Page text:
EEOC Statistics And Recent EPL Suit Trends
In today’s increasingly litigious society, businesses must be extremely careful to follow the law and protect themselves in case they are sued. Employees can sue employers for unlawful termination, harassment, discrimination and a host of legitimate or frivolous reasons. Employment liability lawsuits continue to rise year-over-year. The best way to protect your clients is by having a comprehensive Employment Practices Liability (EPL) Insurance policy. Insurance protects business’s financial interest if they become targets of an employment liability lawsuit. Taking steps to prevent these lawsuits is also important. Resolving EPL claims is unusually time-consuming (resolution can take up to 2 years.) Defending against these lawsuits is expensive (as much as $300,000.)
Educate yourself on top reasons EPL claims are filed, so you can educate your clients. There are more than 50 Equal Employment Opportunity Commission regional offices in the United States. Employees in each office are authorized to file suits in state and federal courts. In short, there are plenty of people willing and able to pursue legal action against businesses accused of violating EPL lawsuits.
The Pregnancy Discrimination Act of 1964 prevents employers from discriminating against pregnant job applicants, and requires employers to let pregnant employees continue working as long as they are physically able.
In 2013, the EEOC implemented a strategic enforcement plan to curtail discrimination in six key areas. Cracking down on discriminating based on pregnancy is a top agency enforcement priority.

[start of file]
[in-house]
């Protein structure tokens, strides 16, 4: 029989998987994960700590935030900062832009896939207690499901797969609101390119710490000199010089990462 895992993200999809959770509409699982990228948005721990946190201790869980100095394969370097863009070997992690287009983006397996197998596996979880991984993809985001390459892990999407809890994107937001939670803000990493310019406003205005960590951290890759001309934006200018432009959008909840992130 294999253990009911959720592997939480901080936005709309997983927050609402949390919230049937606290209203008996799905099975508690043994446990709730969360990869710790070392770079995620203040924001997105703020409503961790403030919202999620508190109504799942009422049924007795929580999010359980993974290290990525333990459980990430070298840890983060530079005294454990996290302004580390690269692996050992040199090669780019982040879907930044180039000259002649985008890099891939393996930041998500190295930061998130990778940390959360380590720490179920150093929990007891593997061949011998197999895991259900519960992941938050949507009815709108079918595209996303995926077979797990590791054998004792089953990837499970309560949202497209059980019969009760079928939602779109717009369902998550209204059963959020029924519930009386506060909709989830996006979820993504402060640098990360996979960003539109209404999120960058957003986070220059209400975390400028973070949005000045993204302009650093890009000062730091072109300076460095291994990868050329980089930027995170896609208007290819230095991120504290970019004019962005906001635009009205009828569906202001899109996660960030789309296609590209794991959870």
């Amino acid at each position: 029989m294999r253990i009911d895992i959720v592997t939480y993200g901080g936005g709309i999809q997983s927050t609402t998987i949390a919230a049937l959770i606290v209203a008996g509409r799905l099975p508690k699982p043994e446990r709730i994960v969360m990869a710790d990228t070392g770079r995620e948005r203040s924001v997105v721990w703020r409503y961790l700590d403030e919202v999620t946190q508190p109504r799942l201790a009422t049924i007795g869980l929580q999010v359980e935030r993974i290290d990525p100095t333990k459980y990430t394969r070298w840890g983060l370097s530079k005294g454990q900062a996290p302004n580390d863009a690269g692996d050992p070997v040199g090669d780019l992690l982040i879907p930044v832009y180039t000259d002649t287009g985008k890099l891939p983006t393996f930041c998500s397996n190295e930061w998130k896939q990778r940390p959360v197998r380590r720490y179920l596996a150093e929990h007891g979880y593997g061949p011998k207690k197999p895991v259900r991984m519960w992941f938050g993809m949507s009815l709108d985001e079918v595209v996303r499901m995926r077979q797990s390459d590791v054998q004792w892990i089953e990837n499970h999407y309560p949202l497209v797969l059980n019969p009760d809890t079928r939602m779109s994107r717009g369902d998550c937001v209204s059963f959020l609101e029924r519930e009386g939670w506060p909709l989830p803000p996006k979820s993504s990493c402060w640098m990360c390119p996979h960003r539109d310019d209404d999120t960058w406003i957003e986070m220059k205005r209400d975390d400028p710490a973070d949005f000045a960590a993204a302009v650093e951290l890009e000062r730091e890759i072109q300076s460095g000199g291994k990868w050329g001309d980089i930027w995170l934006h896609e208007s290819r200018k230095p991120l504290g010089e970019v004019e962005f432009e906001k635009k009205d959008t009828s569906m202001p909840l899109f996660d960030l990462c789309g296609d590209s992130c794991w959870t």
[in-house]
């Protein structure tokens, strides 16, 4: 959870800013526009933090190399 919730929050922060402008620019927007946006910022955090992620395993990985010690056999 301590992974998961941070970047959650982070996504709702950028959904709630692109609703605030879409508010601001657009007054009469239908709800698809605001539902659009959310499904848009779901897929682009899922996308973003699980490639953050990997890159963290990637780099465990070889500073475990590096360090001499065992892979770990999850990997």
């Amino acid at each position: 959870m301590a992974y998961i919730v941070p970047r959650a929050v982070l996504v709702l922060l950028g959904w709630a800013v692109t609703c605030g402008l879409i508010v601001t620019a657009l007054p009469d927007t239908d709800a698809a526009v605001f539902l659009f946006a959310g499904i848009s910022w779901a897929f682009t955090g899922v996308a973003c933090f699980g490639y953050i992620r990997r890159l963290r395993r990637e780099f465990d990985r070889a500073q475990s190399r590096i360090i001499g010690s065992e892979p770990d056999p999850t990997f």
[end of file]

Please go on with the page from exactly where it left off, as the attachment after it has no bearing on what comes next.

Title VII prohibits employers from discriminating against job applicants or employees based on their sexual orientation or gender identity. As more individuals go public about the fact that they are transgender, LGBT-related sex discrimination claims will continue to increase. According to the EEOC, examples of transgender discrimination include: failing to hire an applicant or promote an employee because he or she is transgender, firing an employee because he or she is planning a gender transition, denying employees access to the restroom corresponding to their gender identities, and harassing employees by persistently and intentionally failing to use their desired name and gender pronoun.
It is illegal to discriminate against employees or applicants because of apparel, accessories, hairstyles, or beards they wear that are symbolic of or required by their religion. There are exceptions to this rule. Employers are allowed to prohibit attire or adornments that create a safety hazard at work, require individuals to show their faces so they can be identified, and enforce a reasonable dress code in the workplace.
About Euclid Exec
Employers face myriad risks. Euclid Exec’s standalone EPL policy offers strong protection against the increasing risk of expensive employment liability lawsuits. For more information on our state-of-the-art EPL policy, through Lloyd’s of London, call Euclid’s senior underwriter/EPL program director, Jason Binette, at 630.294.2276. We’re able to write risks up to 5,000 employees, in all 50 states, on a primary basis with policy limit options ranging from $500K to $5M.
Tags: EEOC, Employment Practices Liability, Employment Practices Liability Insurance, EPL, Equal Employment Opportunity Commission, Pregnancy Discrimination, Religious-Dress Discrimination, Sex-based Discrimination